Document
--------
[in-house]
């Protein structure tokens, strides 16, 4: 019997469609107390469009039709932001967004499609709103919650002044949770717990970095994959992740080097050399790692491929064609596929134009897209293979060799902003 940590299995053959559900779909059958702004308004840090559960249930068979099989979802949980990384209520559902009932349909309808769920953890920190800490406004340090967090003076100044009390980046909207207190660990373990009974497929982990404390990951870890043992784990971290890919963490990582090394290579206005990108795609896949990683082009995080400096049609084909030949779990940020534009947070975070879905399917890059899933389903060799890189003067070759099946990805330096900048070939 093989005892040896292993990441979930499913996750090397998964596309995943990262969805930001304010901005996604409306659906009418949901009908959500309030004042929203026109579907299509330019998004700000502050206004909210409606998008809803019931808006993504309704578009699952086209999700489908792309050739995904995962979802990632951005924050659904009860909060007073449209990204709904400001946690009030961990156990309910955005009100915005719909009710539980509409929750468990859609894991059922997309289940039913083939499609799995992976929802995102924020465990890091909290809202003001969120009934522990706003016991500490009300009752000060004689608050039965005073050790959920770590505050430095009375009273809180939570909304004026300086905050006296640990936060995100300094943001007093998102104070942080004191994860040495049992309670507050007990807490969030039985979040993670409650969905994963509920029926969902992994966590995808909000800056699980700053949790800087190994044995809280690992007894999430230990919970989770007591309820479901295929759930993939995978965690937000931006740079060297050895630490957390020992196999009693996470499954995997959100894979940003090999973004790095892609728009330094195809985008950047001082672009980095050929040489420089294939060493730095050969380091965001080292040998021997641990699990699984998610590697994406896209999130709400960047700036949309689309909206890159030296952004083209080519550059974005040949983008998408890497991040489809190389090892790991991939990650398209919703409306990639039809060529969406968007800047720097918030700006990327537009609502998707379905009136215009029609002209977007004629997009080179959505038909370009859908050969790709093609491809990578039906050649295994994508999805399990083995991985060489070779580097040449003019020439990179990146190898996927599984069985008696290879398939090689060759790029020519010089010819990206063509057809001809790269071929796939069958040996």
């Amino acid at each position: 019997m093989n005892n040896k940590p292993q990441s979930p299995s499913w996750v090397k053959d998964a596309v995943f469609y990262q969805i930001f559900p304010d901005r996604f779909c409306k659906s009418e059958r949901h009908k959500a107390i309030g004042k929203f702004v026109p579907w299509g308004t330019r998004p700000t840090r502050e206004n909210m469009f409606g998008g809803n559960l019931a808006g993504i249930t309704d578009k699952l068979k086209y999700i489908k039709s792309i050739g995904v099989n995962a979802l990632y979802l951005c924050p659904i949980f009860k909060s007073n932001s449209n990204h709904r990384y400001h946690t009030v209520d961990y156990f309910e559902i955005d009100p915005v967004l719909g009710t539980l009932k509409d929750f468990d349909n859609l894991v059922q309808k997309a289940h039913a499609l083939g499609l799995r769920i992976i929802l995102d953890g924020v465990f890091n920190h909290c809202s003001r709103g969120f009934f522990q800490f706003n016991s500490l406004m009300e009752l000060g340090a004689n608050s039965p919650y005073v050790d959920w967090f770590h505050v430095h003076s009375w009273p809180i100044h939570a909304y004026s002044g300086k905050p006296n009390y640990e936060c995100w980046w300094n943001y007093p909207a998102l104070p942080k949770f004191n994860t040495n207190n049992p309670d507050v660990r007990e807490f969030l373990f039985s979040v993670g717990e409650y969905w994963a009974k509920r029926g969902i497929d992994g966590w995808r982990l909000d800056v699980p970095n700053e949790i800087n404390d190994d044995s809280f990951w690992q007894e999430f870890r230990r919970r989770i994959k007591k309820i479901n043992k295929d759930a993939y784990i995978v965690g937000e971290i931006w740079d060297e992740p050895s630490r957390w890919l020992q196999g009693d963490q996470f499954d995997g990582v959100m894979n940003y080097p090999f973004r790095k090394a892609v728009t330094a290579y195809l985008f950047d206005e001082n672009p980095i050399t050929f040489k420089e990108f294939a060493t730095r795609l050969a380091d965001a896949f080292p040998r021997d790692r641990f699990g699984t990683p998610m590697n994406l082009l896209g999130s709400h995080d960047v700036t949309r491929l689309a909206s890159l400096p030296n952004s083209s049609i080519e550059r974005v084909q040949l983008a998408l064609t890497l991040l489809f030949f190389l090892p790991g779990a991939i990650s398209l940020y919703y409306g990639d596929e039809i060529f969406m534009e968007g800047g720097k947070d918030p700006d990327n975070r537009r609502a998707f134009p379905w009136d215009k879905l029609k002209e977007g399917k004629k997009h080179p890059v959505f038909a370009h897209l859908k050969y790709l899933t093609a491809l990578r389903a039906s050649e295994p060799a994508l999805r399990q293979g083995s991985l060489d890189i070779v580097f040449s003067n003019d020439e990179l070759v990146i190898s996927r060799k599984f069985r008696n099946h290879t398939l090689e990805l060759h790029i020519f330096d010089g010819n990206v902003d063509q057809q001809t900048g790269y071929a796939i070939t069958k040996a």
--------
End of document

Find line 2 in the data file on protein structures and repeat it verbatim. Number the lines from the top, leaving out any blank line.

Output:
């Protein structure tokens, strides 16, 4: 019997469609107390469009039709932001967004499609709103919650002044949770717990970095994959992740080097050399790692491929064609596929134009897209293979060799902003 940590299995053959559900779909059958702004308004840090559960249930068979099989979802949980990384209520559902009932349909309808769920953890920190800490406004340090967090003076100044009390980046909207207190660990373990009974497929982990404390990951870890043992784990971290890919963490990582090394290579206005990108795609896949990683082009995080400096049609084909030949779990940020534009947070975070879905399917890059899933389903060799890189003067070759099946990805330096900048070939 093989005892040896292993990441979930499913996750090397998964596309995943990262969805930001304010901005996604409306659906009418949901009908959500309030004042929203026109579907299509330019998004700000502050206004909210409606998008809803019931808006993504309704578009699952086209999700489908792309050739995904995962979802990632951005924050659904009860909060007073449209990204709904400001946690009030961990156990309910955005009100915005719909009710539980509409929750468990859609894991059922997309289940039913083939499609799995992976929802995102924020465990890091909290809202003001969120009934522990706003016991500490009300009752000060004689608050039965005073050790959920770590505050430095009375009273809180939570909304004026300086905050006296640990936060995100300094943001007093998102104070942080004191994860040495049992309670507050007990807490969030039985979040993670409650969905994963509920029926969902992994966590995808909000800056699980700053949790800087190994044995809280690992007894999430230990919970989770007591309820479901295929759930993939995978965690937000931006740079060297050895630490957390020992196999009693996470499954995997959100894979940003090999973004790095892609728009330094195809985008950047001082672009980095050929040489420089294939060493730095050969380091965001080292040998021997641990699990699984998610590697994406896209999130709400960047700036949309689309909206890159030296952004083209080519550059974005040949983008998408890497991040489809190389090892790991991939990650398209919703409306990639039809060529969406968007800047720097918030700006990327537009609502998707379905009136215009029609002209977007004629997009080179959505038909370009859908050969790709093609491809990578039906050649295994994508999805399990083995991985060489070779580097040449003019020439990179990146190898996927599984069985008696290879398939090689060759790029020519010089010819990206063509057809001809790269071929796939069958040996």